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History of the Royal Navy – The Sun Never Sets 1919 – Present – #4/4


About the series

This History Channel series, hosted by Prince Andrew, Duke of York, explores the dramatic rise and decline of British naval power over the last 500 years. Since its creation under orders of King Henry VIII, the Royal Navy heralded Britain’s emergence as a global superpower, presiding over what was the largest colonial empire in world history. This documentary series explores the evolution of British sea power from wooden galleons and ships-of-the-line, through to ironclad dreadnoughts and modern aircraft carriers. Discover how the Royal Navy was created during the reign of King Henry VIII, travel with Sir Francis Drake aboard his famous ship Golden Hinde in 1577, admire Admiral Nelson’s triumph at the Battle of Trafalgar in 1805 and learn why so many illustrious ships were decommissioned at the end of the Falklands War. Produced by Perpetual Motion Films for The History Channel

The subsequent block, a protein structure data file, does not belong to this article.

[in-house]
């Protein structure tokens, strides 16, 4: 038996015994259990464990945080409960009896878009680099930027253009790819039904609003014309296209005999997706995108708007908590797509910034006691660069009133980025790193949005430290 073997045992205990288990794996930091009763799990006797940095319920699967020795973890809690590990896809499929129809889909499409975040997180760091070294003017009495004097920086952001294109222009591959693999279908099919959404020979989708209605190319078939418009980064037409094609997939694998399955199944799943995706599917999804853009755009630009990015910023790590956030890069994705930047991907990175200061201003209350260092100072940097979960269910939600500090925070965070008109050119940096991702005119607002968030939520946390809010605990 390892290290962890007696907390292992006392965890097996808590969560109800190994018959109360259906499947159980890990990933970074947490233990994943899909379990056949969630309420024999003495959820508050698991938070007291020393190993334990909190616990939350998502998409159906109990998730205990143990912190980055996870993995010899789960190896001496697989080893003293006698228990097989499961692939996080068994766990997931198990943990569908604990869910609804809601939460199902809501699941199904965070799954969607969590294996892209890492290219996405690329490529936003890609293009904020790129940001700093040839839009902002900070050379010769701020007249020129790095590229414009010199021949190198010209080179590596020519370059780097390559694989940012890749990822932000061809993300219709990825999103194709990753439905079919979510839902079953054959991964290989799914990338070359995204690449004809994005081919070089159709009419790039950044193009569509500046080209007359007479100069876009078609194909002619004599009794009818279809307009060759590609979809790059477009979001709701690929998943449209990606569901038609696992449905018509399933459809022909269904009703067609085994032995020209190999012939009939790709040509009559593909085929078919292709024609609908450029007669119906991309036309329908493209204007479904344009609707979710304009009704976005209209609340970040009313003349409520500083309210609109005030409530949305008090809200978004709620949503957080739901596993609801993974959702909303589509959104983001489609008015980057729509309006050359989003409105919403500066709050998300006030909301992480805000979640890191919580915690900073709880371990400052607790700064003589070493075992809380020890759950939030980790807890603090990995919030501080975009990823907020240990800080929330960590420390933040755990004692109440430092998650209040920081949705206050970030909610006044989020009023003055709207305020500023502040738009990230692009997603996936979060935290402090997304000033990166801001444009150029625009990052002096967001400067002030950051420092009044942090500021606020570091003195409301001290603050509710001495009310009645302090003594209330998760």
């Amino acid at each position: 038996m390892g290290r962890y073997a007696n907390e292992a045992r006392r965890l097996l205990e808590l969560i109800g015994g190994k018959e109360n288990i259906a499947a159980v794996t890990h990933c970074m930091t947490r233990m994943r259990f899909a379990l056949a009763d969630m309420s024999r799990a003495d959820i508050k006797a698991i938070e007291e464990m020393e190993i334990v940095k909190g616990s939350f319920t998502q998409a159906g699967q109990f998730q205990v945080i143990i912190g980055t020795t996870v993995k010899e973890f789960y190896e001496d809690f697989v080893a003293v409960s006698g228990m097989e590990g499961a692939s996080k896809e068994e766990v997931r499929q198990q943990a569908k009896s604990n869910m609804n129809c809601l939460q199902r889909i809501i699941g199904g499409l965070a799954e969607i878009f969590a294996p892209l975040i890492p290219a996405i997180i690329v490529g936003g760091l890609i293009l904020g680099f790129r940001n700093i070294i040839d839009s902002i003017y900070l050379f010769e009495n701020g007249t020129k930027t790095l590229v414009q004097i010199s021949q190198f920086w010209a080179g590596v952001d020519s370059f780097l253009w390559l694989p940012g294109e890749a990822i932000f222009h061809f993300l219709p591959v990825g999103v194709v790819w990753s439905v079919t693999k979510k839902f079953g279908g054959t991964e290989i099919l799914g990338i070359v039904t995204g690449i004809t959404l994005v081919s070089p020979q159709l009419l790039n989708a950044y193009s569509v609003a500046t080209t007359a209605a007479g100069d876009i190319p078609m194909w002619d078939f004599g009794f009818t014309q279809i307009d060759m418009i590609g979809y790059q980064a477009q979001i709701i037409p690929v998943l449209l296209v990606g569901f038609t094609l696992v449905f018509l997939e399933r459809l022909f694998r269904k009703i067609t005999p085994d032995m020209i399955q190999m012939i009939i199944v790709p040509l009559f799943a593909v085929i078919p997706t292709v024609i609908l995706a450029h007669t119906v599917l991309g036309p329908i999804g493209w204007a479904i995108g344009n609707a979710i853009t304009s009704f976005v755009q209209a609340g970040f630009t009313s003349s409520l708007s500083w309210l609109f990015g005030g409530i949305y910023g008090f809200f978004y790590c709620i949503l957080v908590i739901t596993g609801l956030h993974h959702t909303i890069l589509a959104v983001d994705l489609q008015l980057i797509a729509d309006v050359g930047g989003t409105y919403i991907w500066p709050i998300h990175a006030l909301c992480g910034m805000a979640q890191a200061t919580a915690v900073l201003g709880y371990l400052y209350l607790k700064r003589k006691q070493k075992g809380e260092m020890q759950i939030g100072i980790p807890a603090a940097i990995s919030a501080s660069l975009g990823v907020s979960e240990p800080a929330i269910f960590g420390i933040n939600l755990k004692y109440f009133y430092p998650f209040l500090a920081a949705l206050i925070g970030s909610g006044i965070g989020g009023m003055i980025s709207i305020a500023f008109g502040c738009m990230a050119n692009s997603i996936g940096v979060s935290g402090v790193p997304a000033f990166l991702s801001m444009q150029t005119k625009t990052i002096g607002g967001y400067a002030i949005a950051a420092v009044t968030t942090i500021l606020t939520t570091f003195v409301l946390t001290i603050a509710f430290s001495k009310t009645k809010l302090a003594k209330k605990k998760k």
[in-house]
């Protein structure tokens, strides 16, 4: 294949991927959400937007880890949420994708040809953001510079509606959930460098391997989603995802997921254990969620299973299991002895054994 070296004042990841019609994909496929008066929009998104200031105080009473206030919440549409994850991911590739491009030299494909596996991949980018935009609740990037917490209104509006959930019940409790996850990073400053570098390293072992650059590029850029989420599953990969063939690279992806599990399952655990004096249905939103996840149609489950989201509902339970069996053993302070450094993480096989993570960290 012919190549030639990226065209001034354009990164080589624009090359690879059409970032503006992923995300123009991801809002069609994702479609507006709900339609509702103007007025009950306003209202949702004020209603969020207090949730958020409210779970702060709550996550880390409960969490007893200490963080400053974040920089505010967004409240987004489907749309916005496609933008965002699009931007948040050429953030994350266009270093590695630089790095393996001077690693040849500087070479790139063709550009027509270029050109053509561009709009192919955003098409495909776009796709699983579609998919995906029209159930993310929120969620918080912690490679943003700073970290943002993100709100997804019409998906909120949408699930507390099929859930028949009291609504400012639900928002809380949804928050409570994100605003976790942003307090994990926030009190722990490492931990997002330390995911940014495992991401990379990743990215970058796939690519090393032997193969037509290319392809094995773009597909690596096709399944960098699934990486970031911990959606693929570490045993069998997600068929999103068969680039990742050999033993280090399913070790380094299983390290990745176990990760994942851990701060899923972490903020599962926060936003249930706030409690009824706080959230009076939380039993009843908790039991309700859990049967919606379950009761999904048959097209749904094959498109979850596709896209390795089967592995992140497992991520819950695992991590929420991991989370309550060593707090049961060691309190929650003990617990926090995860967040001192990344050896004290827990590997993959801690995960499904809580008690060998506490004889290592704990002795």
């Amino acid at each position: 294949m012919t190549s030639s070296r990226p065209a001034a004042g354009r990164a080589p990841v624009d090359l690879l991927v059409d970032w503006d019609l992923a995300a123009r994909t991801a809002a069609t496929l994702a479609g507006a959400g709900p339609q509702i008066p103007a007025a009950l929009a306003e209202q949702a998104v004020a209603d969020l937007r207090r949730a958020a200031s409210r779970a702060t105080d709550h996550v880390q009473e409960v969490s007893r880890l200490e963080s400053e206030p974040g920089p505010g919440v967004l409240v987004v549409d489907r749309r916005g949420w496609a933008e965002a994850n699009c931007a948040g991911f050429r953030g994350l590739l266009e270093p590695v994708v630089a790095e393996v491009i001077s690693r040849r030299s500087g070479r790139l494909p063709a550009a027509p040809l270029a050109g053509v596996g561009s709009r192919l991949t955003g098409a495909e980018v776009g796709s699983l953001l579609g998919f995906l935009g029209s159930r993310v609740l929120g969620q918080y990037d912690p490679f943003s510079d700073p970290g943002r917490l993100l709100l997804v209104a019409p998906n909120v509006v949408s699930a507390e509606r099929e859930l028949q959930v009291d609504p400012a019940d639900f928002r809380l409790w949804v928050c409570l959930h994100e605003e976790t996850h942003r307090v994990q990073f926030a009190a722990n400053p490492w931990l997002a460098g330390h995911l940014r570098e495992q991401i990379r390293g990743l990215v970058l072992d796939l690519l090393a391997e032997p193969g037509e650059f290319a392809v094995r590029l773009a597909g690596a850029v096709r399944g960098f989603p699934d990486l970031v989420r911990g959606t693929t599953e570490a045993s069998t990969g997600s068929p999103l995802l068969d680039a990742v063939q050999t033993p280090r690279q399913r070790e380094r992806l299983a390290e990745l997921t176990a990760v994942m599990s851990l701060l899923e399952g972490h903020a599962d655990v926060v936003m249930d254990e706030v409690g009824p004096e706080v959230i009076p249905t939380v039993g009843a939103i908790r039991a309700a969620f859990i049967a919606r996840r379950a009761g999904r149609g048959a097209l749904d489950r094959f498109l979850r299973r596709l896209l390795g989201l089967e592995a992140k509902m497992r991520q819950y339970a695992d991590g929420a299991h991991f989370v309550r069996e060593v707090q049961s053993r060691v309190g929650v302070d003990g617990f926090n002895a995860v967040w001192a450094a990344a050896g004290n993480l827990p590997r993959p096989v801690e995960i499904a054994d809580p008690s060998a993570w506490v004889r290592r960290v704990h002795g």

The Sun Never Sets 1919-Present

The beginning of WWII found Winston Churchill standing alone and paying the price of the Naval Treaty limitations which allowed Germany and Japan to secretly build larger and more powerful ships. The loss of England’s superiority was devastatingly clear with the quick and deadly sinking of HMS HOOD and other powerful ships by Germany’s mighty monster, the BISMARCK, and deadly raider, the GRAF SPEE.
Alone in the Battle of the Atlantic among deadly submarine Wolfpacks, Admirals such as Sir Max Horton awakened the shocked British Admiralty and began the long fight back. With the rallying cry, “Sink The Bismarck!” and the successful pursuit of the GRAF SPEE, the Royal Navy began to turn the tide of the war. 
After WWII, the downsizing of the armed forces and decline of the British Empire, signaled the end of the Royal Navy as a world force. However, The Falklands War in 1982, and the sinking of the Argentine cruiser BELGRANO by a British nuclear submarine, once again demonstrated the continuing resolve and effectiveness of the Royal Navy. 
Today, with her nuclear missile submarines and jump-jet carriers, the Royal Navy remains a decisive force in NATO and a powerful reminder of the extraordinary centuries when Britannia ruled the waves

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